ICMP redirect messages are used by routers to inform hosts that there is a better next hop to reach a certain destination. Take a look at the following topology for an example:
Let me explain the topology above:
- R1, R2 and the host are connected to the 192.168.12.0 /24 network.
- R1 is connected to an ISP to reach the Internet, it will use a default route to get there.
- R2 is connected to R3, there’s a server behind R3 that is reachable at IP address 188.8.131.52.
- R1 uses a static route to reach 184.108.40.206.
- Hosts on the 192.168.12.0 /24 network will use R1 as their default gateway.
Whenever our host tries to reach 220.127.116.11 then it will send its packets to its default gateway. R1 however has a static route for this destination that points to R2.
This is a bit pointless since packets from the host will enter and exit the same interface on R1. To prevent this from happening, our routers can use ICMP redirect.
When R1 receives IP packets from the host with 18.104.22.168 as its destination then it will send an ICMP redirect message telling the host to use R2 as their gateway for this destination. Most hosts will respect these ICMP messages and will use R2 to reach 22.214.171.124 from now on.
Cisco IOS routers will send ICMP redirects when the following conditions are met:
- The IP packet should be received and transmitted on the same interface.
- The source IP address of the incoming packet should be on the same subnet as the new next hop IP address.
- The IP packet doesn’t use source routing.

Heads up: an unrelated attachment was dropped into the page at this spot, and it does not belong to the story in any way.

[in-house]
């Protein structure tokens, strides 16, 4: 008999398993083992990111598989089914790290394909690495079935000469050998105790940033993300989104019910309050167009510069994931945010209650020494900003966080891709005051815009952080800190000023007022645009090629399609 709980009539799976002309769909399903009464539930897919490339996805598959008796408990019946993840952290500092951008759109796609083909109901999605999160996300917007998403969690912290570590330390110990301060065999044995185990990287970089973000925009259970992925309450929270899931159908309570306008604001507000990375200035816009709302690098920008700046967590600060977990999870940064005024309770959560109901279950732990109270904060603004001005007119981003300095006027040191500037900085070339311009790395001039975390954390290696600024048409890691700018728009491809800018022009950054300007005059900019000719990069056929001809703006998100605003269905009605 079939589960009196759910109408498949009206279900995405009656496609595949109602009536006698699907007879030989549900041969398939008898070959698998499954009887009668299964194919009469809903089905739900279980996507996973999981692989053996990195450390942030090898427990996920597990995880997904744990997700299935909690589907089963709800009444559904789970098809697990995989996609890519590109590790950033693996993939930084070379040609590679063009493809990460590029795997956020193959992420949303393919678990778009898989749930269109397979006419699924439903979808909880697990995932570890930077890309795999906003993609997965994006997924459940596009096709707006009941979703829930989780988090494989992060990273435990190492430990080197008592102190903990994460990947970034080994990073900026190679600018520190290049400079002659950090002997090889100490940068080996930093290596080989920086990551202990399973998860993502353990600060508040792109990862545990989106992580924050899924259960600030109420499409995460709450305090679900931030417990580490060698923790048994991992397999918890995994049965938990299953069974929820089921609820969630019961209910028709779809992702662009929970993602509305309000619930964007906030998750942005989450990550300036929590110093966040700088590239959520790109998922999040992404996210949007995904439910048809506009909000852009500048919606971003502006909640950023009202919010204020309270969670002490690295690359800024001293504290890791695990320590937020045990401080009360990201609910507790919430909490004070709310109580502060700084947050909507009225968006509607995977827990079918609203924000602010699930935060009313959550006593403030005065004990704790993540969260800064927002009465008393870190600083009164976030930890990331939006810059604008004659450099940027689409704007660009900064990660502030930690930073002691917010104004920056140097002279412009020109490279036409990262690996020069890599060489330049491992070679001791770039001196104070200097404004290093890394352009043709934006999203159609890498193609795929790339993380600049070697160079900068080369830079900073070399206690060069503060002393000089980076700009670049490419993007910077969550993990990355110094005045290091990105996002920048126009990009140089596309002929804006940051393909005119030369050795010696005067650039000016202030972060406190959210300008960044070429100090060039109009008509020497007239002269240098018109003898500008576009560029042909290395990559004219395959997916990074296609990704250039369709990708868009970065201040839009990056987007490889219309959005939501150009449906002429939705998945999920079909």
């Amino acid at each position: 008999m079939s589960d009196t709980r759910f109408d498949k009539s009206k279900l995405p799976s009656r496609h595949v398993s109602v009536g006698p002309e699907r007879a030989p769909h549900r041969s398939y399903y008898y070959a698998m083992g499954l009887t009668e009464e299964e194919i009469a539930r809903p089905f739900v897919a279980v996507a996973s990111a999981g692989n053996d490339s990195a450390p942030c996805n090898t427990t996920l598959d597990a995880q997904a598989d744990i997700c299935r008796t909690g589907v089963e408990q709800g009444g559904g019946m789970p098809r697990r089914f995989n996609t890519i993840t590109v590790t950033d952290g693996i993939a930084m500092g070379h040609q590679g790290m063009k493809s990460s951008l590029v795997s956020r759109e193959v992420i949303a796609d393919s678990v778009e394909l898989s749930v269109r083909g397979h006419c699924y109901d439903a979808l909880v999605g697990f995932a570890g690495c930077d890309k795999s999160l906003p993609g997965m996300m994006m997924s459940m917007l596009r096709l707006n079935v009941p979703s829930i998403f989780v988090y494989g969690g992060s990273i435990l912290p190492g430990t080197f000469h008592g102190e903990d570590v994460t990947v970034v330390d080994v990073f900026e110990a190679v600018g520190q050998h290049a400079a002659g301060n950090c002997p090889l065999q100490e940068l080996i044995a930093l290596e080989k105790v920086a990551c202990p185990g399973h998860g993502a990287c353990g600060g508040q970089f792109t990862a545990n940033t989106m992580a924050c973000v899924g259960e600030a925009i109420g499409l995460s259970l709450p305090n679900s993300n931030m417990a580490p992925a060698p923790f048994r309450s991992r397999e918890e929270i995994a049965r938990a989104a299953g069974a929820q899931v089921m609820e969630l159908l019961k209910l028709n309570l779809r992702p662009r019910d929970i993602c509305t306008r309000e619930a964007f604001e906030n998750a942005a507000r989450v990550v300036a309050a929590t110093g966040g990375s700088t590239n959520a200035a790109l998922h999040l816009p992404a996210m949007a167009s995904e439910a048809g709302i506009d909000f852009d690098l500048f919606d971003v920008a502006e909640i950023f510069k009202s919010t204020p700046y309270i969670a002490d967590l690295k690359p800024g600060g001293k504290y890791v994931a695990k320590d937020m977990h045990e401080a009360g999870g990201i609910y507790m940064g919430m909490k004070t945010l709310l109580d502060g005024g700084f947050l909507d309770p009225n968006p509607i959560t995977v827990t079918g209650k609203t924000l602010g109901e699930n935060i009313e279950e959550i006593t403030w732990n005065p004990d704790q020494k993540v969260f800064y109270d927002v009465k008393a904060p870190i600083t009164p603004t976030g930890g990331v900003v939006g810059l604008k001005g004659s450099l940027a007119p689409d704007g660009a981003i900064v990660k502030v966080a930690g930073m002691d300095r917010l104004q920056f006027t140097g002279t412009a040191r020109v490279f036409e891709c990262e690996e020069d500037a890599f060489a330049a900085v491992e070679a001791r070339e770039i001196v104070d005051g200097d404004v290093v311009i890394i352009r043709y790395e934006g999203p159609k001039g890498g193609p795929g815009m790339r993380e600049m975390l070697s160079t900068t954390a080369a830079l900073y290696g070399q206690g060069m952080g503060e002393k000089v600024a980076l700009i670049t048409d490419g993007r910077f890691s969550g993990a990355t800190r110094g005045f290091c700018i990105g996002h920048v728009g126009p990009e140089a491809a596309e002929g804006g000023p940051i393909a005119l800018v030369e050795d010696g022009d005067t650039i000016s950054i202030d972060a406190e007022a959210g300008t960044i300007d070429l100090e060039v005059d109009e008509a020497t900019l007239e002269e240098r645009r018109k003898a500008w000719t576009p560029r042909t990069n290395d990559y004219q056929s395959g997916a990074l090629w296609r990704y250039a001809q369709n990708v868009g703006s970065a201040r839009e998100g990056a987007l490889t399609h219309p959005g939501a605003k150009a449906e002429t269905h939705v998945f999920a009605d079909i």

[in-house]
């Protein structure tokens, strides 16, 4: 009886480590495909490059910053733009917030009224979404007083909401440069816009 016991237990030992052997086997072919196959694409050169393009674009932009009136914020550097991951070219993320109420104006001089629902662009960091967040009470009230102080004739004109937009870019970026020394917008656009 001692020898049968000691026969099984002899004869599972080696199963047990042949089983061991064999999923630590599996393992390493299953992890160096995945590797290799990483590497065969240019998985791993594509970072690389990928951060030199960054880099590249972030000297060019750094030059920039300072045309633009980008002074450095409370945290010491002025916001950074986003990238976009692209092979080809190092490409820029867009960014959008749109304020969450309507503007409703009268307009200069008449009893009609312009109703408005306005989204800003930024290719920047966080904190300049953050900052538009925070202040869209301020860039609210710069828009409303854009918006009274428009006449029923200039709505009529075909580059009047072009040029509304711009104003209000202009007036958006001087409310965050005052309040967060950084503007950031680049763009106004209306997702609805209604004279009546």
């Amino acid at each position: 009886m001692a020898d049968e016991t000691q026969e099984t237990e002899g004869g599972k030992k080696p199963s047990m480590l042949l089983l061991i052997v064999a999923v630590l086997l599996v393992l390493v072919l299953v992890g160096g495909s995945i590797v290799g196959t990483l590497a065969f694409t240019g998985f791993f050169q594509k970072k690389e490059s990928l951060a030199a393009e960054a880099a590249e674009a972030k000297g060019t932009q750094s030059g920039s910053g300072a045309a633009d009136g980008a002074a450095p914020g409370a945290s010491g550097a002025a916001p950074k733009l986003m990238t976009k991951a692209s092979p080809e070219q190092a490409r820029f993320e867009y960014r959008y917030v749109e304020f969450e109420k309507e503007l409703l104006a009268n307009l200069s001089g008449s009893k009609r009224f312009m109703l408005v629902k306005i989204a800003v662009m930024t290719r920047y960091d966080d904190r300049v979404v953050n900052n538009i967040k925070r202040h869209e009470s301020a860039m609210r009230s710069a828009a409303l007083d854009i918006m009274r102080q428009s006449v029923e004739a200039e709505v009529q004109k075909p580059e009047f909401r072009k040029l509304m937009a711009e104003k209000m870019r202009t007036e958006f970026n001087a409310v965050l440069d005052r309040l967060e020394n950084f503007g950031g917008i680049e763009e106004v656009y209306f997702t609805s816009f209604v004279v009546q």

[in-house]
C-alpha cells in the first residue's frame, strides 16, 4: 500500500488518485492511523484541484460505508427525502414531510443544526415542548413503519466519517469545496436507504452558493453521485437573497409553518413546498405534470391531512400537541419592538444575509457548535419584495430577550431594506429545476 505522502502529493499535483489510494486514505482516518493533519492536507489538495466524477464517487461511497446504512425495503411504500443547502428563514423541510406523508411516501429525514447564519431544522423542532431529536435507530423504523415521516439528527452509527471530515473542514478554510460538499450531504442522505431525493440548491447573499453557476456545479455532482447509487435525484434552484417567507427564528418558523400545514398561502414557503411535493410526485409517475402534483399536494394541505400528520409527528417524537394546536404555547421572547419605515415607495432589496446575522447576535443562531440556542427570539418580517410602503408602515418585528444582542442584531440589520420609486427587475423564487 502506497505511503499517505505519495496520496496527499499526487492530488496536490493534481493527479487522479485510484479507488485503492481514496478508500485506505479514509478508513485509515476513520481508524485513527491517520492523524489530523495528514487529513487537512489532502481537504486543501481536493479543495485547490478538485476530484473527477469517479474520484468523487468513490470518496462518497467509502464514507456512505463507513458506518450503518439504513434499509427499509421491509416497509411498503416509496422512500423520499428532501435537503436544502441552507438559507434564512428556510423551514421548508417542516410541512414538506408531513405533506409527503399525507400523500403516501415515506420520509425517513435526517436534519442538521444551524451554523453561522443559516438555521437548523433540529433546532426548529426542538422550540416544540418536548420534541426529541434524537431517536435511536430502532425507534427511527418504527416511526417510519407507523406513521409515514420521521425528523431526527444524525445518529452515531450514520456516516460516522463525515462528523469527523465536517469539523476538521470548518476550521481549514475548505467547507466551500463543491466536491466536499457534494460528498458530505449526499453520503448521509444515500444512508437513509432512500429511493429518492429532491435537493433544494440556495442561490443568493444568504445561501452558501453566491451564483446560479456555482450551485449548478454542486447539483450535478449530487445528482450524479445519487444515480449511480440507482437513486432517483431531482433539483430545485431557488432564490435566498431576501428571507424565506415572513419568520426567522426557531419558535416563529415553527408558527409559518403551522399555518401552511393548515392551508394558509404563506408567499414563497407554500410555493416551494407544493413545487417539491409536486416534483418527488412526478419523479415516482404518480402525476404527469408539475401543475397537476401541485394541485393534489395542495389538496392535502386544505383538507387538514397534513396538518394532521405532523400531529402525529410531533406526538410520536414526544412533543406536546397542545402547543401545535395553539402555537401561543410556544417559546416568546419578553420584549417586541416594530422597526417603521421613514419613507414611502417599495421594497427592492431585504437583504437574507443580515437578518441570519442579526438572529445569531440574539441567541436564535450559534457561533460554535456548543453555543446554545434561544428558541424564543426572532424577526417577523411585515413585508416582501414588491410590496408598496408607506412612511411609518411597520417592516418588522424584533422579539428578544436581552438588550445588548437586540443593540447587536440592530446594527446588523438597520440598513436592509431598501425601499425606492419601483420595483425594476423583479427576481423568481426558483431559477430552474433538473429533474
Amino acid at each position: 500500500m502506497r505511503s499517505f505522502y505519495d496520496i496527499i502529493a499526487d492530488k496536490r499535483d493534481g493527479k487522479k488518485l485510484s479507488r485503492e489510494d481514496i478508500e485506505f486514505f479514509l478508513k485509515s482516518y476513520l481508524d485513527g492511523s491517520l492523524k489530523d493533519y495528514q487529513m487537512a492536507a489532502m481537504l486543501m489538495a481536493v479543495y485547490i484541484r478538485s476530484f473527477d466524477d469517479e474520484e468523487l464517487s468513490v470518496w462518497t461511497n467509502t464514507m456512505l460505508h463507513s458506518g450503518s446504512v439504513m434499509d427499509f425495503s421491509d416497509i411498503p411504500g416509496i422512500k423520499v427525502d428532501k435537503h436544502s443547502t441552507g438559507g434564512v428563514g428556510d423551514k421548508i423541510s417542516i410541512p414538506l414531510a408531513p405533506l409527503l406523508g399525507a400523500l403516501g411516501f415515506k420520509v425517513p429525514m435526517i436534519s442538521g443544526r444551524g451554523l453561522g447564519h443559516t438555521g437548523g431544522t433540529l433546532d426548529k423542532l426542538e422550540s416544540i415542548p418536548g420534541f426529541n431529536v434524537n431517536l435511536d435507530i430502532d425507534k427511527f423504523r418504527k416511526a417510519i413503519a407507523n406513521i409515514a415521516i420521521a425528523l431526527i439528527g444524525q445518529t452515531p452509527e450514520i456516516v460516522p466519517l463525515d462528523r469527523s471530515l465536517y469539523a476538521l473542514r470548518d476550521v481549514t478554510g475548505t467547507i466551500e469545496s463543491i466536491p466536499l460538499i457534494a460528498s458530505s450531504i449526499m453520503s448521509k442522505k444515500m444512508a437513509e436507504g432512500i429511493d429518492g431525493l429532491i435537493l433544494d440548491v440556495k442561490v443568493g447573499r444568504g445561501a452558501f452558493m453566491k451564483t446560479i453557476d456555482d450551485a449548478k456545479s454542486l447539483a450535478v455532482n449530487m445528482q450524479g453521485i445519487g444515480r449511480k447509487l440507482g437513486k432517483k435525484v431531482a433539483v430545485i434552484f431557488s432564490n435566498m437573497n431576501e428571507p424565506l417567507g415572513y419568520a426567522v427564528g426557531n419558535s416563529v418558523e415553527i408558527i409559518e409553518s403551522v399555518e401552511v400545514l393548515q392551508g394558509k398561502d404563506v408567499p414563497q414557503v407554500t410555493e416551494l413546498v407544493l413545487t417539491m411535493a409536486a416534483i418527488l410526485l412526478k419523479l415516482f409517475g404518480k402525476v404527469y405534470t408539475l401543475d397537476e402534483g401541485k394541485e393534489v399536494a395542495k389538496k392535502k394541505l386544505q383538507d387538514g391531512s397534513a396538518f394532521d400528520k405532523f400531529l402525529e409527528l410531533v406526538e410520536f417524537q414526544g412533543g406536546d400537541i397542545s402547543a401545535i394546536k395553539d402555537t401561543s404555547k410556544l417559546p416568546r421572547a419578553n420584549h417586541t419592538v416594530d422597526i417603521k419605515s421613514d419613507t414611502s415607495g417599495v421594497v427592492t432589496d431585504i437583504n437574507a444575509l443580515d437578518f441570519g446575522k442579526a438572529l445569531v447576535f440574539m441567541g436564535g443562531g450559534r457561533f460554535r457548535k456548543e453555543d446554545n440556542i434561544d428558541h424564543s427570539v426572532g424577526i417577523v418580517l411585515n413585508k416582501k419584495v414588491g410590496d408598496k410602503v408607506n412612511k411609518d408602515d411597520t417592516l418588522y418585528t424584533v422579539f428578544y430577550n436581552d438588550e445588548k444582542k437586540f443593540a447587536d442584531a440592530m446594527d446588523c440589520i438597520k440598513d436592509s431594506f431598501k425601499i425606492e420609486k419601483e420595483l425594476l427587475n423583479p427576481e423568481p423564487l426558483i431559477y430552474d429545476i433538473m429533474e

- ICMP redirect has to be enabled, on Cisco IOS routers this is enabled by default.
Let’s take a look at some configuration examples so you can see how this works. I’ll use the following topology for this:
I will use the same topology but I’ve added a couple of hosts:
- Windows 8 host
- Linux host
- Cisco router as host (IP routing disabled)
Let’s see how these hosts act when they receive an ICMP redirect.
First let me show you the routing tables of R1 and R2:
R1#show ip route static | begin via S* 0.0.0.0/0 [1/0] via 192.168.14.4 126.96.36.199/32 is subnetted, 1 subnets S 188.8.131.52 [1/0] via 192.168.12.2
R1 has two static routes, a default route and an entry for 184.108.40.206. Here’s R2:
R2#show ip route static | begin via S 220.127.116.11 [1/0] via 192.168.23.3
R2 only has a static route for 18.104.22.168 with R3 as its next hop.
Let’s enable ICMP debugging on R1, this will show us when R1 is sending ICMP redirects:
R1#debug ip icmp ICMP packet debugging is on
Now let’s generate some traffic from our hosts.
We will start with the Windows host. Let’s send a ping to 22.214.171.124:
C:Usersvmware>ping 126.96.36.199 Pinging 188.8.131.52 with 32 bytes of data: Reply from 184.108.40.206: bytes=32 time=4ms TTL=254 Reply from 220.127.116.11: bytes=32 time=1ms TTL=254 Reply from 18.104.22.168: bytes=32 time=2ms TTL=254 Reply from 22.214.171.124: bytes=32 time=2ms TTL=254 Ping statistics for 126.96.36.199: Packets: Sent = 4, Received = 4, Lost = 0 (0% loss), Approximate round trip times in milli-seconds: Minimum = 1ms, Maximum = 4ms, Average = 2ms
We don’t see anything spectacular on the host but R1 generates the following message: